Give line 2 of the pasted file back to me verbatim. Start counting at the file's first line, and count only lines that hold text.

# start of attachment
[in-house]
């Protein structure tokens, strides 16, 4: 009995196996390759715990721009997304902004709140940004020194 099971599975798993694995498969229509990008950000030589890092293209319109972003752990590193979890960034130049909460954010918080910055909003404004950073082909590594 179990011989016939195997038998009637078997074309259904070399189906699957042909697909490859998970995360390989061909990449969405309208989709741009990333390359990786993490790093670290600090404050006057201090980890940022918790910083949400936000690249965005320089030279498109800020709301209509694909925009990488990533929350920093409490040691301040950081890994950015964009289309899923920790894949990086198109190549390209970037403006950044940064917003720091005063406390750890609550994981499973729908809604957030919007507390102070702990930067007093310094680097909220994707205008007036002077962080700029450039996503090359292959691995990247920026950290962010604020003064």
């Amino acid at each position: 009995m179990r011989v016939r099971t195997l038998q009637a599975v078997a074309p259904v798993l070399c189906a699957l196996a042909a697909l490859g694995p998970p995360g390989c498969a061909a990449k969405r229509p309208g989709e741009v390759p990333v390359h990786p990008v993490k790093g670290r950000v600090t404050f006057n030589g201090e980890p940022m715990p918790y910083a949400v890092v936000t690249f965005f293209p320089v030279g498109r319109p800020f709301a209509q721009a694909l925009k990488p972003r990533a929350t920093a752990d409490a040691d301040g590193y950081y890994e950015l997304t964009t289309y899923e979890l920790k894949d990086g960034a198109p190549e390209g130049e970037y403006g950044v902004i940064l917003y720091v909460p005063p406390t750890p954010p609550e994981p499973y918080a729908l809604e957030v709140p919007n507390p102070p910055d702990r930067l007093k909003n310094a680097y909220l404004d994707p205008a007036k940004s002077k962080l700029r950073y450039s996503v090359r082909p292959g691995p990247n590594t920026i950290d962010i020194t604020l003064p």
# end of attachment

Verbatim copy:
């Protein structure tokens, strides 16, 4: 009995196996390759715990721009997304902004709140940004020194 099971599975798993694995498969229509990008950000030589890092293209319109972003752990590193979890960034130049909460954010918080910055909003404004950073082909590594 179990011989016939195997038998009637078997074309259904070399189906699957042909697909490859998970995360390989061909990449969405309208989709741009990333390359990786993490790093670290600090404050006057201090980890940022918790910083949400936000690249965005320089030279498109800020709301209509694909925009990488990533929350920093409490040691301040950081890994950015964009289309899923920790894949990086198109190549390209970037403006950044940064917003720091005063406390750890609550994981499973729908809604957030919007507390102070702990930067007093310094680097909220994707205008007036002077962080700029450039996503090359292959691995990247920026950290962010604020003064």